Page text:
The Cold Beyond the Pools
The shining ones came and took us from the boiling acid pools. They choked us with chains and dragged us wailing from the warmth of our ancestral home. We didn’t know how to fight; the pools had always kept us safe. The shining ones lined us up, prodded us with spears, separated families as they grouped us into categories: the men, small, with plain brown shells; the children, pale, almost white, so terrified they stayed curled up tight into balls; and we, the females, the largest and most beautiful.
They made the females pull their carts. I was given the task of bearing their king on his throne—they could only see the beauty of my shell and strength of my limbs; they could not see that I was barren and without status. The king spoke to me often as we travelled, his cruel face full of patronizing admiration for my form. I did my best to shut out his shrill chittering, to keep my trembling legs moving forward. I was so, so cold. If I had known how to beg the king for warmth, I would have.
Our men followed behind in a herd, surrounded on all sides by the tips of spears. Their smaller bodies did not cope well with the temperature. Many of them collapsed, and the shining ones left them behind to dot the plains like boulders. The smaller shining ones played with our children, rolling them around, kicking them. I wondered how many of the children were still alive inside their shells and how many had succumbed to the cold like their fathers.
We walked for weeks. Without the acid of the pools to thin our shells, they grew grotesquely thick. The weight was unbearable. Hinges pinched and grew inward, slicing into our soft parts. The shining ones grew impatient with our slowing pace. We had been in the mountains for days, following a lava flow that ran far down in a ravine. The rising steam reminded me of our home in the pools, the familiar haze, the beautiful oranges and yellows and deep blues that had slickened the chalky earth. I could not feel the warmth rising from the lava through my shell, but the sight of the steam gave me hope. It reminded me that the pools were real, that I hadn’t dreamed them, that they were still there waiting to welcome us home.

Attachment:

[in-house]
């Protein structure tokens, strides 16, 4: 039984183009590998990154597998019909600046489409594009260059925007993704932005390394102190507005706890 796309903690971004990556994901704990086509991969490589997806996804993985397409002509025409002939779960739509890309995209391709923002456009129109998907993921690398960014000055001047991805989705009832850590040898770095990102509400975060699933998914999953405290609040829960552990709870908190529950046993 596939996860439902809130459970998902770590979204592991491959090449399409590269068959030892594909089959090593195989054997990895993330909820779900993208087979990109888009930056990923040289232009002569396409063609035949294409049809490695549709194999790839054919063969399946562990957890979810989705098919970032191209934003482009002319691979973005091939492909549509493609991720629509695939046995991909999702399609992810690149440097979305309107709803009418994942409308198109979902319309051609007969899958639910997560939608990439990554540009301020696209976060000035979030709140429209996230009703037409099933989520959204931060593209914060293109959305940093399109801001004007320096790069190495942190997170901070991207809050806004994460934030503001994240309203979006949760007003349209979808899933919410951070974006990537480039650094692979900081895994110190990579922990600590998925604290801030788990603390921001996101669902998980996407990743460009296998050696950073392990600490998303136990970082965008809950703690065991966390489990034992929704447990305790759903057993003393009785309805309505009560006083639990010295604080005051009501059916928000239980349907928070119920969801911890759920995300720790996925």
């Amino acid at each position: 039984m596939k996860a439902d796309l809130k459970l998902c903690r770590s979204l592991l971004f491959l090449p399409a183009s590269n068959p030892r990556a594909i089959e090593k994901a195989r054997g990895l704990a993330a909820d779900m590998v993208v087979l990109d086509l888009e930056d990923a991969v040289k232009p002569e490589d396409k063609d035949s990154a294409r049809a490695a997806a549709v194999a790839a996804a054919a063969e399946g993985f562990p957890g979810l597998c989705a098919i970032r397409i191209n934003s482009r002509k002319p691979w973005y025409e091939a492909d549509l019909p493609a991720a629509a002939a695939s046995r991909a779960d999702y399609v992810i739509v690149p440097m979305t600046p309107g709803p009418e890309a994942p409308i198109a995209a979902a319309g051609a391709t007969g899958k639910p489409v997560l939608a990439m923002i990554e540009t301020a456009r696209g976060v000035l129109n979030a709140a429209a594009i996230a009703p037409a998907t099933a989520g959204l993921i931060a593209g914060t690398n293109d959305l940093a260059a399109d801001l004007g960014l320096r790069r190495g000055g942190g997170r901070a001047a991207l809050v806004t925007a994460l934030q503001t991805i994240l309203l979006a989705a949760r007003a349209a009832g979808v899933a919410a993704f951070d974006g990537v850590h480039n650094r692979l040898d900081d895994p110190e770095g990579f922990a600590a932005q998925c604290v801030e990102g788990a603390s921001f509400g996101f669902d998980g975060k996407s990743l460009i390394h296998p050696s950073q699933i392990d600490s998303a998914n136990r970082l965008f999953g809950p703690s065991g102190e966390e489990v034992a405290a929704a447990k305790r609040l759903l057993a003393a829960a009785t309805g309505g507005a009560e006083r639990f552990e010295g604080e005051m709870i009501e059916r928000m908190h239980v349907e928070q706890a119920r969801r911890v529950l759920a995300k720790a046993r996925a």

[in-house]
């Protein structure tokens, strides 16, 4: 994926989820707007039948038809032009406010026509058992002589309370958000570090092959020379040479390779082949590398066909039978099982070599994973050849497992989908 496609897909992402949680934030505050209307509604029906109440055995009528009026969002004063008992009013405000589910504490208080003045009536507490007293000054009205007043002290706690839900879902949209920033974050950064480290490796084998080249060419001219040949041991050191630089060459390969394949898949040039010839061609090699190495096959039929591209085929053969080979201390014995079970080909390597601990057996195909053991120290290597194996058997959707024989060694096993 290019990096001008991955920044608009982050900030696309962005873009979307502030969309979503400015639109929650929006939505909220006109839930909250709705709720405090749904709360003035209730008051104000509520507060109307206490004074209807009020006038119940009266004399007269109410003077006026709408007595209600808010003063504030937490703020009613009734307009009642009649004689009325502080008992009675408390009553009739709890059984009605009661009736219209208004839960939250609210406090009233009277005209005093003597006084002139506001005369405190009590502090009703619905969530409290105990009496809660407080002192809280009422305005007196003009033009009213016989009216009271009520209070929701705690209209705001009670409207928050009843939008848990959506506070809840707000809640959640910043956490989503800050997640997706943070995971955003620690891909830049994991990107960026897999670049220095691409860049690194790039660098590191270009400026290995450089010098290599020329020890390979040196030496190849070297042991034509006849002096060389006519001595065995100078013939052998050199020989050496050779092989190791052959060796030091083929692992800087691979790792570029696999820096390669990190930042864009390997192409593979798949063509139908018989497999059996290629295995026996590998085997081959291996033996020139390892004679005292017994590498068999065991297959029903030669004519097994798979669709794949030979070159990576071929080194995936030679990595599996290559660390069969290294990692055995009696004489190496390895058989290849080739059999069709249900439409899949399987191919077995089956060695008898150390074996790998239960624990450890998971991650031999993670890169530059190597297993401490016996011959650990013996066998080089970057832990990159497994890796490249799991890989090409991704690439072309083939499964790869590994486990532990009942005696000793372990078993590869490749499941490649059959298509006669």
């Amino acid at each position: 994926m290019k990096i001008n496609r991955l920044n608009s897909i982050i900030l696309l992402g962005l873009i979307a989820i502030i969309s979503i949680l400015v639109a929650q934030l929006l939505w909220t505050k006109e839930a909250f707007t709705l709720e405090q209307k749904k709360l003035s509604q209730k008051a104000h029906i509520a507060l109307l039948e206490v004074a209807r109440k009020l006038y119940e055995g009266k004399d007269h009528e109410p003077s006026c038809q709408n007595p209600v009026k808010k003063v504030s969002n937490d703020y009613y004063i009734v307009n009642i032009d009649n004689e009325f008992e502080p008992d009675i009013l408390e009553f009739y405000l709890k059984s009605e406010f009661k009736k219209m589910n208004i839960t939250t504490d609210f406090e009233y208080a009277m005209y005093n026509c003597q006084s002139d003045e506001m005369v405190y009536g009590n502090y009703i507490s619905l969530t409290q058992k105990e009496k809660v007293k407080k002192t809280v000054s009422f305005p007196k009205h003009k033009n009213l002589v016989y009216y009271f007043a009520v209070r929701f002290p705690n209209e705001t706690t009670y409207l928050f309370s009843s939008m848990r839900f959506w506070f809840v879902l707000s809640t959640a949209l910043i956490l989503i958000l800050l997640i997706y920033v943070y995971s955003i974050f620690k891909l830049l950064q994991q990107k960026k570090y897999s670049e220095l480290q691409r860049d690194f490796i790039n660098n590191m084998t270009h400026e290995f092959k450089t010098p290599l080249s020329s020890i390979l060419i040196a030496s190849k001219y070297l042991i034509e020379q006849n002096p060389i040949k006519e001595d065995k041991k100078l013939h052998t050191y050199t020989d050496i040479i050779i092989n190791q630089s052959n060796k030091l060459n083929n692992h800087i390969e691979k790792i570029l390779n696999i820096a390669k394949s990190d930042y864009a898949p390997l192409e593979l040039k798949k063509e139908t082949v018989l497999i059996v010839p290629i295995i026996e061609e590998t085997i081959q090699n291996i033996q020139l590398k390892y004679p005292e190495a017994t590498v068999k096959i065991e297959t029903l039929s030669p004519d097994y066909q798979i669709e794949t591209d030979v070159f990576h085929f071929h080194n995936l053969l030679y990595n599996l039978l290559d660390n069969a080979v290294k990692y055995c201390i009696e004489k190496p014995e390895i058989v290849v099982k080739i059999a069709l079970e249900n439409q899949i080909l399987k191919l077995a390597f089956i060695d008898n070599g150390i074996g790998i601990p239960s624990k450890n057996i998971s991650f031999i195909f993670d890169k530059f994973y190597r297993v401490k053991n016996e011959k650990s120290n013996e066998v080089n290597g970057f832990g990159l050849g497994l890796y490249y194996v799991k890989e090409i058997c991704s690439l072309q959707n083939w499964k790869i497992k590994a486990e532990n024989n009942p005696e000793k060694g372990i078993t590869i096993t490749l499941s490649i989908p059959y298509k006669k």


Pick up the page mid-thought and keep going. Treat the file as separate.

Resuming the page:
I forgot myself and began to turn. The spears were on me in an instant, probing at my eyes, clicking off my shell. I did what they wanted and kept walking.
When the snows came, the shining ones used the last of the goats they ate, so they began to eat the few males who had resisted the cold. They took my mate—the one who had remained my mate, even knowing I couldn’t bear him young—and began to saw through his overgrown shell. I looked for his eyes, to see if he was afraid, to see him one last time, but his plates had grown over them. I called out to him, bellowing into the sky, but he didn’t answer, or if he did, I couldn’t hear him. They ate him in front of me, the king nodding his head noncommittally as though still deciding whether he liked the taste or not. I turned my eyes, watched the steam from the lava flow, watched the moons, and slowly, tear after tear, I locked my heart away.
In the morning, when the king climbed aboard and ordered me to move, I did; I pulled with all my might toward the ravine. The king stumbled, clutched his throne, and began shrieking orders to his men. They swarmed, striking me with their spears, but I felt nothing; my shell had grown too thick. I could hear the other females calling out to me, some begging me not to fight, some praising me for it; a few fought their restraints.
When I reached the precipice, I pulled my body into a ball, hinges creaking, skin tearing. My harness twisted with me, and many of the shining ones got tangled up in its straps and chains.
Then we were falling.
Then I was sinking.
The shining ones’ cries faded quickly, followed by the hiss of their frail bodies burning up on the surface of the lava and floating away with the steam. The sounds of battle began up above on the cliffs, but soon, even these were lost to the soothing rumble of boiling lava; it sounded like home.
Slowly, I felt my shell giving way. For a moment, I was warm again.
Steve grew up listening to his dad’s ghost stories and never recovered. He attended Uncle Orson’s Literary Boot Camp in 2009 and currently lives in Oklahoma in a small house full of girls. His stories have appeared in Intergalactic Medicine Show, Daily Science Fiction, and others. His nonfiction blog posts have been featured by Science Fiction and Fantasy Writers of America.